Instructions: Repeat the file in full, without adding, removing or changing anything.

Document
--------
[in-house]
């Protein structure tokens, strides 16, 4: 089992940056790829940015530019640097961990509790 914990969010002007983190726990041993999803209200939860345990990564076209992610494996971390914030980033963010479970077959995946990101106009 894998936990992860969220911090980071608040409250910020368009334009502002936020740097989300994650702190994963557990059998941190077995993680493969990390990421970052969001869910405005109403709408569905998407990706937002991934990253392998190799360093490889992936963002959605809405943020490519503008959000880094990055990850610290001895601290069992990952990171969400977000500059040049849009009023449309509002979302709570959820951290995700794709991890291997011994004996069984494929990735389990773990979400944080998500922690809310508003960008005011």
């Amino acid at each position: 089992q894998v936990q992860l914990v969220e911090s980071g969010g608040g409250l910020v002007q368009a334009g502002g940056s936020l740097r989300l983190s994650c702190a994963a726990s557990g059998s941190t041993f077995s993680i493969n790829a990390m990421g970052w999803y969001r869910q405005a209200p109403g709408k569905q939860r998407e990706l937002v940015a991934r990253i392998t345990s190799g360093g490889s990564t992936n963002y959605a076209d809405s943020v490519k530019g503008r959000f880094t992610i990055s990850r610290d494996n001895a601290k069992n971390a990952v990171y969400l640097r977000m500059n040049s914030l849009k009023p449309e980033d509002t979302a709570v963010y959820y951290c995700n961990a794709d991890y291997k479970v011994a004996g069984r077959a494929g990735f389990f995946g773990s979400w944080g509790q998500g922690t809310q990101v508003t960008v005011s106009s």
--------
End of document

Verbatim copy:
[in-house]
């Protein structure tokens, strides 16, 4: 089992940056790829940015530019640097961990509790 914990969010002007983190726990041993999803209200939860345990990564076209992610494996971390914030980033963010479970077959995946990101106009 894998936990992860969220911090980071608040409250910020368009334009502002936020740097989300994650702190994963557990059998941190077995993680493969990390990421970052969001869910405005109403709408569905998407990706937002991934990253392998190799360093490889992936963002959605809405943020490519503008959000880094990055990850610290001895601290069992990952990171969400977000500059040049849009009023449309509002979302709570959820951290995700794709991890291997011994004996069984494929990735389990773990979400944080998500922690809310508003960008005011």
């Amino acid at each position: 089992q894998v936990q992860l914990v969220e911090s980071g969010g608040g409250l910020v002007q368009a334009g502002g940056s936020l740097r989300l983190s994650c702190a994963a726990s557990g059998s941190t041993f077995s993680i493969n790829a990390m990421g970052w999803y969001r869910q405005a209200p109403g709408k569905q939860r998407e990706l937002v940015a991934r990253i392998t345990s190799g360093g490889s990564t992936n963002y959605a076209d809405s943020v490519k530019g503008r959000f880094t992610i990055s990850r610290d494996n001895a601290k069992n971390a990952v990171y969400l640097r977000m500059n040049s914030l849009k009023p449309e980033d509002t979302a709570v963010y959820y951290c995700n961990a794709d991890y291997k479970v011994a004996g069984r077959a494929g990735f389990f995946g773990s979400w944080g509790q998500g922690t809310q990101v508003t960008v005011s106009s």